The New Thrillers
Posted By Bret Anthony Johnston On June 23, 2010 @ 3:24 pm In Cover Stories
By Brett Anthony Johnston
True masters of suspense transform the hack genre into something much more than the runty stepchild of so-called “real literature.” The best of them jolt us into thinking about the world in new ways, even if the insights they offer are frightening. Three emerging authors do this by marrying breakneck plots to heady issues: the ethics of science and medicine, the politics of war, old codes of loyalty. Even better, they give readers what so many “serious” novels don’t: the desire to turn the page. These new releases have enough punch to keep you up at night.
by Justin Cronin
This inventively imagined novel is the first in a trilogy by Cronin, a graduate of both Harvard and the prestigious Iowa Writers’ Workshop. Set in the not-too-distant future — in the wake of Katrina, New Orleans is just an oil refinery cordoned off by the Feds — the book chronicles the government’s program to turn death-row inmates into weapons. The novel is addictive, terrifying, and deeply satisfying. Not only is this one of the year’s best thrillers; it’s one of the best of the past decade — maybe one of the best ever.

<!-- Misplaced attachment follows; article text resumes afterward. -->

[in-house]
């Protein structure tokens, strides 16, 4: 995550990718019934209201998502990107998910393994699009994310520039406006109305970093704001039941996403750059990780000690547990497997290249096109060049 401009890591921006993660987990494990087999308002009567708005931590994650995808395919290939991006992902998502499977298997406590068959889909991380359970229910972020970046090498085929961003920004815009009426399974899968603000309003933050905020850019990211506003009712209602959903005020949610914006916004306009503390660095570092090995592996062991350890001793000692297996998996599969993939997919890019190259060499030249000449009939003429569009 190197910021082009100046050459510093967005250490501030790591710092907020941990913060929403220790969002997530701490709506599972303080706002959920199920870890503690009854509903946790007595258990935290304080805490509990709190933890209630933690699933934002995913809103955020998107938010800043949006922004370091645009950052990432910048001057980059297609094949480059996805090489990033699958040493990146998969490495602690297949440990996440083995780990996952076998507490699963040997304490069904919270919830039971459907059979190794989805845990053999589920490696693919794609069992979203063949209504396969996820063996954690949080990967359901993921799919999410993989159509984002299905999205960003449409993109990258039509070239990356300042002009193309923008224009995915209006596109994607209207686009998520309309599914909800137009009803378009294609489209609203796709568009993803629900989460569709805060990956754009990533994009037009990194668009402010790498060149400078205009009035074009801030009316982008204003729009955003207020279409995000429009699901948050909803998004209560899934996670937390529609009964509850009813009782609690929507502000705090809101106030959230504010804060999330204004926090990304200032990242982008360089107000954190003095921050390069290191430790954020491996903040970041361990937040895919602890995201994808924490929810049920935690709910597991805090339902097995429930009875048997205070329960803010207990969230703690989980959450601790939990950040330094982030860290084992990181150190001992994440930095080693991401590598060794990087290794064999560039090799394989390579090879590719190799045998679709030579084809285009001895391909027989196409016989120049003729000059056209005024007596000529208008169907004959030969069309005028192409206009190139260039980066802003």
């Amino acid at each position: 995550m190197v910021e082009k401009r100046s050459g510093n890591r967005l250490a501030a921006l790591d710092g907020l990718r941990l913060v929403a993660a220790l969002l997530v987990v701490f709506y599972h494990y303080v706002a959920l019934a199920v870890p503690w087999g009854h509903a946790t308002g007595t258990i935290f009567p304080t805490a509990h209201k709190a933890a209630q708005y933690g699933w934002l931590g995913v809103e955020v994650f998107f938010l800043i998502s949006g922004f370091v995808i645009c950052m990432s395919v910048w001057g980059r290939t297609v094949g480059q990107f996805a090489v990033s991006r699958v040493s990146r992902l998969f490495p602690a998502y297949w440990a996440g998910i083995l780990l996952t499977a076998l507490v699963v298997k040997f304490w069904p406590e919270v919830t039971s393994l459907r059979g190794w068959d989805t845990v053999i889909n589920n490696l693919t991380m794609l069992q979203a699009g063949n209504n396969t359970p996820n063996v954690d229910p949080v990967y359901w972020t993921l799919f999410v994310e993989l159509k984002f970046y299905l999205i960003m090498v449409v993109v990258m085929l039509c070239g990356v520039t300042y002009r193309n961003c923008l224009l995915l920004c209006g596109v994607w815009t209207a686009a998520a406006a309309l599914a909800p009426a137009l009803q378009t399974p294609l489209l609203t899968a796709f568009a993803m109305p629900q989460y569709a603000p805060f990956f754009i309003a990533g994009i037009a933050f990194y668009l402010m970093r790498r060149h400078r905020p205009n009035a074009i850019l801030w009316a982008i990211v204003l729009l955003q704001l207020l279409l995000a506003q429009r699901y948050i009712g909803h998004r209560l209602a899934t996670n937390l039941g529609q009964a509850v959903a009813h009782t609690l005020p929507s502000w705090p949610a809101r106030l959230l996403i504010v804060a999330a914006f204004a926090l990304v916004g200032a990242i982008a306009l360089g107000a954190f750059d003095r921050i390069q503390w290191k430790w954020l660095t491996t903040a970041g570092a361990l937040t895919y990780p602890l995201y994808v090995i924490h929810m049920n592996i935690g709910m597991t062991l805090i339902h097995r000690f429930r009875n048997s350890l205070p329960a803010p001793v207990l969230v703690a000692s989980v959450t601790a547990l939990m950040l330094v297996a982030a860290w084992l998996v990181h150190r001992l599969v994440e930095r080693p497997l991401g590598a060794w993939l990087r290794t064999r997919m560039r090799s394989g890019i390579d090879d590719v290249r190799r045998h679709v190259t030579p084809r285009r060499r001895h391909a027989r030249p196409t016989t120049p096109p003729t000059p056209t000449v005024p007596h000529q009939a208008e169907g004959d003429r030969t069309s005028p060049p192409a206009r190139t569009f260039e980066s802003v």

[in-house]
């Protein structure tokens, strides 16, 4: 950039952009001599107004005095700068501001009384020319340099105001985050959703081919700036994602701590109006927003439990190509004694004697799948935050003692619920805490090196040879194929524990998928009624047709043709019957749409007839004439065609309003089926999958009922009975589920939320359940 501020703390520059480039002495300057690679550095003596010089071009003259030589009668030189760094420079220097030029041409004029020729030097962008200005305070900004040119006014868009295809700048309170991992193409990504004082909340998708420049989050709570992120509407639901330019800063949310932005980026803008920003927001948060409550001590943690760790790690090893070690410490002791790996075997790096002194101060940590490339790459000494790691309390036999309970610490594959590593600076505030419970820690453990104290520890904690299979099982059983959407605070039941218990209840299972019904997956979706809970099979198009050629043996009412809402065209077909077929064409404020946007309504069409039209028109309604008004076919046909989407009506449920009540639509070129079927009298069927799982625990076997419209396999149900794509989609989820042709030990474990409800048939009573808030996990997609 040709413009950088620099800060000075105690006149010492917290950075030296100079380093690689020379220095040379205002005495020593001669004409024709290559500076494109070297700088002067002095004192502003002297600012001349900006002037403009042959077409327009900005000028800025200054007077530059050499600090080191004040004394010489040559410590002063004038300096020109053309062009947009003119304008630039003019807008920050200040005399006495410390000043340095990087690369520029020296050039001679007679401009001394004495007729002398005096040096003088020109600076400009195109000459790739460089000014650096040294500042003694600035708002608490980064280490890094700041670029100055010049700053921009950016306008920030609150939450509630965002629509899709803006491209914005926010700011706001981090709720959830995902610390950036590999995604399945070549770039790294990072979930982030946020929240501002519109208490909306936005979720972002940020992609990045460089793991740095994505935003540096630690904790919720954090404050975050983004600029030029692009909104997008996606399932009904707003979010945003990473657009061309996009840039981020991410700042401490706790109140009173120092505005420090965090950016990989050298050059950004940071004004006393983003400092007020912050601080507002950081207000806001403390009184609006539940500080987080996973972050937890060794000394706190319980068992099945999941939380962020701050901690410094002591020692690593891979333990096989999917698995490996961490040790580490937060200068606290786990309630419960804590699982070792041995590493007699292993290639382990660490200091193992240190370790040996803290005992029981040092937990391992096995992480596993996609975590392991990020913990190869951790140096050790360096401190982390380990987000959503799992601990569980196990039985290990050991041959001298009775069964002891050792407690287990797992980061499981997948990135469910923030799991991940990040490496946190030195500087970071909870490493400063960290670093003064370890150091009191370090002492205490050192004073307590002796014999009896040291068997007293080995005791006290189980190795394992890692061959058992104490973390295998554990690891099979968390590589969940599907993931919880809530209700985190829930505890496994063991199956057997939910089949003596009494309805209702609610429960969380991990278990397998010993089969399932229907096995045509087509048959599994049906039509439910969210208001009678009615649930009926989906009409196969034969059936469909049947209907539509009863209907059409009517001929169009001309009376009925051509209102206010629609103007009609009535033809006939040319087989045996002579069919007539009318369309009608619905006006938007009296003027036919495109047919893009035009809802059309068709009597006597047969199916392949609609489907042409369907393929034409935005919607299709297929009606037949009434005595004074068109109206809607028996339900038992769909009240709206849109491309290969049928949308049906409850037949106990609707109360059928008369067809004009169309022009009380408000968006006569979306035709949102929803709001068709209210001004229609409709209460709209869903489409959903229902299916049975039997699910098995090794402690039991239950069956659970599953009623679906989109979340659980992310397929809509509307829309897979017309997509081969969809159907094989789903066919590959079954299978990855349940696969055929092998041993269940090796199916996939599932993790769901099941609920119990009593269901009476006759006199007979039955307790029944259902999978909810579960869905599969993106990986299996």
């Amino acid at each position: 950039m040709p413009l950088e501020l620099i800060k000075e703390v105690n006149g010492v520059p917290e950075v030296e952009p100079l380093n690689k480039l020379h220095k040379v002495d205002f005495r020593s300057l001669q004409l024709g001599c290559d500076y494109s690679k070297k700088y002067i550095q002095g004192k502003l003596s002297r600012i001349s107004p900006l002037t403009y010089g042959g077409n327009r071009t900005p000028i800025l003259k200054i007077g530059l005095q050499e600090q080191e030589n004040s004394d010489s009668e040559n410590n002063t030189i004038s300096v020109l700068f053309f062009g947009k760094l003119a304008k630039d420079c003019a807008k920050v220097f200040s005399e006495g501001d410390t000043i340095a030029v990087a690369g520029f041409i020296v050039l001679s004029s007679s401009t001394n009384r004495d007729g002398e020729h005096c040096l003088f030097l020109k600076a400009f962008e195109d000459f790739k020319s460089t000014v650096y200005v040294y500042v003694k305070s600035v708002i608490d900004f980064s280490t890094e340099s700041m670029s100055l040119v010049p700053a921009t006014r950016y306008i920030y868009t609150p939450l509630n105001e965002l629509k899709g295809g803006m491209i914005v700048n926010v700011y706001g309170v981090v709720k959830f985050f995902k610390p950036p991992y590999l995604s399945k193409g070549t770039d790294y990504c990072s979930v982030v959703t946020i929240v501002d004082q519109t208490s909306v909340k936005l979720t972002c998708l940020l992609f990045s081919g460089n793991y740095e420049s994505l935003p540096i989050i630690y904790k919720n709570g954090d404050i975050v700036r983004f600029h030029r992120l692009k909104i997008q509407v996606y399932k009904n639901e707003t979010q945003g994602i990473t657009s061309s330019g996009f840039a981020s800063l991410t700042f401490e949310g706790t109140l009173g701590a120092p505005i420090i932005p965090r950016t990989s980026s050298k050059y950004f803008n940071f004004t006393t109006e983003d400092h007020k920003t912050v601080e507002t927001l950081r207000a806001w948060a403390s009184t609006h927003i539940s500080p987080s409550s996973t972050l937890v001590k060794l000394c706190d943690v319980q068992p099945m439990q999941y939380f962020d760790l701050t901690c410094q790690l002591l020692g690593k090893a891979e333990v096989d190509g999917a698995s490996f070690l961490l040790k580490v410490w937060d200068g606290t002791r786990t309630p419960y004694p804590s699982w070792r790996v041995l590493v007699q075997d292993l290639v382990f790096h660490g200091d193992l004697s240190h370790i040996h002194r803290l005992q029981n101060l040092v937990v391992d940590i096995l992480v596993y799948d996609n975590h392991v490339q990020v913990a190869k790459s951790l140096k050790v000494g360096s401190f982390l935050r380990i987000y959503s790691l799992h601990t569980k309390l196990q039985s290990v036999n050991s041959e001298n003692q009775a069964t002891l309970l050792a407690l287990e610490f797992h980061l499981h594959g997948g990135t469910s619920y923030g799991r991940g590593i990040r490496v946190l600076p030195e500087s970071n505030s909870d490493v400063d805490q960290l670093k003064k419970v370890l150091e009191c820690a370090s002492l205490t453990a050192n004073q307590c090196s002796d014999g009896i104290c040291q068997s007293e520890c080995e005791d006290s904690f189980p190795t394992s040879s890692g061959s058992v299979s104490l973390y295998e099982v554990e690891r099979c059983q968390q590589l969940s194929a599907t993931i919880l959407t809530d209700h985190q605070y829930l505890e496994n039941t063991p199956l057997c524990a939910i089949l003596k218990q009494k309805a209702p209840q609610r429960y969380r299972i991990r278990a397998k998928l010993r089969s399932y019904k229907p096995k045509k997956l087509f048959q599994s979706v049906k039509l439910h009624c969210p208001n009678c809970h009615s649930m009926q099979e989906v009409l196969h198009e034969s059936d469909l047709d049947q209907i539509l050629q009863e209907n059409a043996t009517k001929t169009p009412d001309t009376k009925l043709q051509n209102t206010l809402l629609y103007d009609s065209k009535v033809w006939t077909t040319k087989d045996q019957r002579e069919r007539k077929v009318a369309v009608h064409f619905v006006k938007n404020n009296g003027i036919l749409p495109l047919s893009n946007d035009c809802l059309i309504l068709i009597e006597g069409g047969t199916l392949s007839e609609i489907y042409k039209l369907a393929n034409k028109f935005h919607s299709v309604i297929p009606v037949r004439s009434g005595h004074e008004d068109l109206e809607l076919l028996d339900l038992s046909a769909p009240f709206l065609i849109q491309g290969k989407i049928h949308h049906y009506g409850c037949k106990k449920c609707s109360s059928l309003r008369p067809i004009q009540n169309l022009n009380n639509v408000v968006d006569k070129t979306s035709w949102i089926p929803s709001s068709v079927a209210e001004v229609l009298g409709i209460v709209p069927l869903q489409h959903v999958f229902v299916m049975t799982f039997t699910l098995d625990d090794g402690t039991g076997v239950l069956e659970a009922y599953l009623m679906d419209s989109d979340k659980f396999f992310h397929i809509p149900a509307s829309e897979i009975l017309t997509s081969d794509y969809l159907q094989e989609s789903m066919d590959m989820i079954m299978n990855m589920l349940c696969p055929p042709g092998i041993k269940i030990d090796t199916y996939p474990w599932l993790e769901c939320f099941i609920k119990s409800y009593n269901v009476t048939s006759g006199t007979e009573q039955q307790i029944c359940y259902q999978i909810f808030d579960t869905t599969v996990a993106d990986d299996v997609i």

by Patrick Lee
Travis Chase, an ex-con and ex-cop, is hiking in Alaska when he finds a downed passenger jet full of murder victims, including the first lady of the U.S. From there Chase is drawn into an odyssey to locate “The Breach,” the product of a classified government experiment that, if it falls into the wrong hands — spoiler alert: thankfully, it has — could have world-ending consequences. Chase uses his regrets and resourcefulness like weapons, and Lee’s writing, stark and swift, only gets better as the story gathers speed.
by Stella Rimington
Rimington is the former director general of Britain’s MI5; Dead Line, her fourth novel, follows MI5 officer Liz Carlyle as she tries to stop a terror attack on a Middle East peace conference in Scotland. Syria is implicated in the chatter leading up to the attack, but Carlyle suspects the real threat hits much closer to home. The plot is as psychologically taut as it is suspenseful, with the added bonus of the author’s wealth of real-life experience. There’s just one difference: “I didn’t always say the things I allow Liz ——————————————————————Carlyle to say.”
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